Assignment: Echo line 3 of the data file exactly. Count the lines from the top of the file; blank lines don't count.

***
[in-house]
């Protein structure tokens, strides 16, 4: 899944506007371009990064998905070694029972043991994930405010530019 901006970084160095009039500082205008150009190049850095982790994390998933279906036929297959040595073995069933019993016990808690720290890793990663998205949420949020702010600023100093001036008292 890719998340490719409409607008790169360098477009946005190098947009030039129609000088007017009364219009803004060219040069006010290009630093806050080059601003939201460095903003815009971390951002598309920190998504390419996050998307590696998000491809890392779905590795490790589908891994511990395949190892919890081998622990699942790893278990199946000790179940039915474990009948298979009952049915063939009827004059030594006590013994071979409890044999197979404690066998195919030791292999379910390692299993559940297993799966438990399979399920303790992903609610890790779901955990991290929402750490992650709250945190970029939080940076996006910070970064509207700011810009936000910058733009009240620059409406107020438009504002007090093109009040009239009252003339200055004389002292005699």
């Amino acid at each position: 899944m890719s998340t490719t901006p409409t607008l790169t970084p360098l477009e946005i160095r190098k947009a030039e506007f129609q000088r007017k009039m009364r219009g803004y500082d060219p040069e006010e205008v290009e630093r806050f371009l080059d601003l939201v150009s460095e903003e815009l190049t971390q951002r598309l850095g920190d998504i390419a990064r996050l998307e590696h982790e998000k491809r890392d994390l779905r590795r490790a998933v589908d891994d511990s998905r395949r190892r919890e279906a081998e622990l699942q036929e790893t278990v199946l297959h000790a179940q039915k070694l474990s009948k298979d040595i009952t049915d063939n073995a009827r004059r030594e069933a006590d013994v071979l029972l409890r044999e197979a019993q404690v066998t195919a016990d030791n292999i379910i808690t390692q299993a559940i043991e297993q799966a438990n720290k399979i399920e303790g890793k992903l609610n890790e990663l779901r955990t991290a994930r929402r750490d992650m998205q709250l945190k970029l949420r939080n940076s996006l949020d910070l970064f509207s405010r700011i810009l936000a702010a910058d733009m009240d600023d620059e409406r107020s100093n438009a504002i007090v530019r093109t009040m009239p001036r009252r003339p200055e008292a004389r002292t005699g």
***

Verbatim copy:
């Amino acid at each position: 899944m890719s998340t490719t901006p409409t607008l790169t970084p360098l477009e946005i160095r190098k947009a030039e506007f129609q000088r007017k009039m009364r219009g803004y500082d060219p040069e006010e205008v290009e630093r806050f371009l080059d601003l939201v150009s460095e903003e815009l190049t971390q951002r598309l850095g920190d998504i390419a990064r996050l998307e590696h982790e998000k491809r890392d994390l779905r590795r490790a998933v589908d891994d511990s998905r395949r190892r919890e279906a081998e622990l699942q036929e790893t278990v199946l297959h000790a179940q039915k070694l474990s009948k298979d040595i009952t049915d063939n073995a009827r004059r030594e069933a006590d013994v071979l029972l409890r044999e197979a019993q404690v066998t195919a016990d030791n292999i379910i808690t390692q299993a559940i043991e297993q799966a438990n720290k399979i399920e303790g890793k992903l609610n890790e990663l779901r955990t991290a994930r929402r750490d992650m998205q709250l945190k970029l949420r939080n940076s996006l949020d910070l970064f509207s405010r700011i810009l936000a702010a910058d733009m009240d600023d620059e409406r107020s100093n438009a504002i007090v530019r093109t009040m009239p001036r009252r003339p200055e008292a004389r002292t005699g």